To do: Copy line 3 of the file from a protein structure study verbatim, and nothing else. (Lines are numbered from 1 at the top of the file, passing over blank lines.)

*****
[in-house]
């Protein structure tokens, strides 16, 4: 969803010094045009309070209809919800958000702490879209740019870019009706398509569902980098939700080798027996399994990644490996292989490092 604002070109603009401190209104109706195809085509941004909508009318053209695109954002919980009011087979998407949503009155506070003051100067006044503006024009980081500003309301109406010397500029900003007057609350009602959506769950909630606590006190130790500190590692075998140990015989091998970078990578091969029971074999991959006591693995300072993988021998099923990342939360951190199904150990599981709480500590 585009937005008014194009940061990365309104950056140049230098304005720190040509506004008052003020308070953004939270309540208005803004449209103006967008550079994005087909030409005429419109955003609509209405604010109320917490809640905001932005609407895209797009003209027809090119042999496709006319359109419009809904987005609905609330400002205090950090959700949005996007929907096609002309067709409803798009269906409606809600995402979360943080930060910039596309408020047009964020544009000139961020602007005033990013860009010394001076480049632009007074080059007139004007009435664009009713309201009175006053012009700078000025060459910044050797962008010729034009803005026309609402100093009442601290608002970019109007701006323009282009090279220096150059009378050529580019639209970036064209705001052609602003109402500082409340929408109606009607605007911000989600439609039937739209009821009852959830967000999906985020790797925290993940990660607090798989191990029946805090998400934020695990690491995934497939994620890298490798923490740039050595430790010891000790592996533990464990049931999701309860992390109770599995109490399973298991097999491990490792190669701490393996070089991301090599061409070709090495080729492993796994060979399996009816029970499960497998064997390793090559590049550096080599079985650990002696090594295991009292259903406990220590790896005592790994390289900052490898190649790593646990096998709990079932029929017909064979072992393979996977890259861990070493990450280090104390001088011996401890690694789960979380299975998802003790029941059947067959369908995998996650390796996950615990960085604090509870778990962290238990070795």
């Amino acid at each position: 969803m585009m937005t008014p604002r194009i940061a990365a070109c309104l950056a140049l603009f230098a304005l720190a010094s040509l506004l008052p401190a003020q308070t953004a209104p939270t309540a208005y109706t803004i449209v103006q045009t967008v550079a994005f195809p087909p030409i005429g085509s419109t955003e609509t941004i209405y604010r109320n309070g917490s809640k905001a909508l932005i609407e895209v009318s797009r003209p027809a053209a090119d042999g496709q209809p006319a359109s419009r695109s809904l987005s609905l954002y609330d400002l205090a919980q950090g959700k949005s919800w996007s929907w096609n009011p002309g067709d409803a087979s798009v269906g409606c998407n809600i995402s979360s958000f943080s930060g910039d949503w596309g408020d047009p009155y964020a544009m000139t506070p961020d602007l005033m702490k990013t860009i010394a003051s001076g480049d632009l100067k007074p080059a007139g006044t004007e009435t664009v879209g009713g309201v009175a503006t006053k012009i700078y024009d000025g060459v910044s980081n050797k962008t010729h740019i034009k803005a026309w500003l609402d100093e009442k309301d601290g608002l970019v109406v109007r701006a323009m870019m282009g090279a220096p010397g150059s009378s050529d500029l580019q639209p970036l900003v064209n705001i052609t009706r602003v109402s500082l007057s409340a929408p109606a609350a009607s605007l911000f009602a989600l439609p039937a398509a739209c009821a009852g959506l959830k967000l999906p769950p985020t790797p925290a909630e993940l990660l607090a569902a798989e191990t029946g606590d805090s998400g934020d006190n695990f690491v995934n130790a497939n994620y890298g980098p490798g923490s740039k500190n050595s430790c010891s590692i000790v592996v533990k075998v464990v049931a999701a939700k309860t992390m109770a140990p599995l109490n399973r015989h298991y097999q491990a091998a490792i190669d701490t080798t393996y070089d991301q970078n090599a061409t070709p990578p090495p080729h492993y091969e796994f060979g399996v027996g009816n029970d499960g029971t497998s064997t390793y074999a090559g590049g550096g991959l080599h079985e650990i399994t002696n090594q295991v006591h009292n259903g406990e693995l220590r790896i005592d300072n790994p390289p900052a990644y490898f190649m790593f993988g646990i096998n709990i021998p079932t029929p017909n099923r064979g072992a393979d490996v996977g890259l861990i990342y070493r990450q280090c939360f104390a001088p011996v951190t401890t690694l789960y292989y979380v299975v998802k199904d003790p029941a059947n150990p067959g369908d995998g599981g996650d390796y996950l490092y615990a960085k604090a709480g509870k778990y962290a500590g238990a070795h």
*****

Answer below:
């Amino acid at each position: 969803m585009m937005t008014p604002r194009i940061a990365a070109c309104l950056a140049l603009f230098a304005l720190a010094s040509l506004l008052p401190a003020q308070t953004a209104p939270t309540a208005y109706t803004i449209v103006q045009t967008v550079a994005f195809p087909p030409i005429g085509s419109t955003e609509t941004i209405y604010r109320n309070g917490s809640k905001a909508l932005i609407e895209v009318s797009r003209p027809a053209a090119d042999g496709q209809p006319a359109s419009r695109s809904l987005s609905l954002y609330d400002l205090a919980q950090g959700k949005s919800w996007s929907w096609n009011p002309g067709d409803a087979s798009v269906g409606c998407n809600i995402s979360s958000f943080s930060g910039d949503w596309g408020d047009p009155y964020a544009m000139t506070p961020d602007l005033m702490k990013t860009i010394a003051s001076g480049d632009l100067k007074p080059a007139g006044t004007e009435t664009v879209g009713g309201v009175a503006t006053k012009i700078y024009d000025g060459v910044s980081n050797k962008t010729h740019i034009k803005a026309w500003l609402d100093e009442k309301d601290g608002l970019v109406v109007r701006a323009m870019m282009g090279a220096p010397g150059s009378s050529d500029l580019q639209p970036l900003v064209n705001i052609t009706r602003v109402s500082l007057s409340a929408p109606a609350a009607s605007l911000f009602a989600l439609p039937a398509a739209c009821a009852g959506l959830k967000l999906p769950p985020t790797p925290a909630e993940l990660l607090a569902a798989e191990t029946g606590d805090s998400g934020d006190n695990f690491v995934n130790a497939n994620y890298g980098p490798g923490s740039k500190n050595s430790c010891s590692i000790v592996v533990k075998v464990v049931a999701a939700k309860t992390m109770a140990p599995l109490n399973r015989h298991y097999q491990a091998a490792i190669d701490t080798t393996y070089d991301q970078n090599a061409t070709p990578p090495p080729h492993y091969e796994f060979g399996v027996g009816n029970d499960g029971t497998s064997t390793y074999a090559g590049g550096g991959l080599h079985e650990i399994t002696n090594q295991v006591h009292n259903g406990e693995l220590r790896i005592d300072n790994p390289p900052a990644y490898f190649m790593f993988g646990i096998n709990i021998p079932t029929p017909n099923r064979g072992a393979d490996v996977g890259l861990i990342y070493r990450q280090c939360f104390a001088p011996v951190t401890t690694l789960y292989y979380v299975v998802k199904d003790p029941a059947n150990p067959g369908d995998g599981g996650d390796y996950l490092y615990a960085k604090a709480g509870k778990y962290a500590g238990a070795h």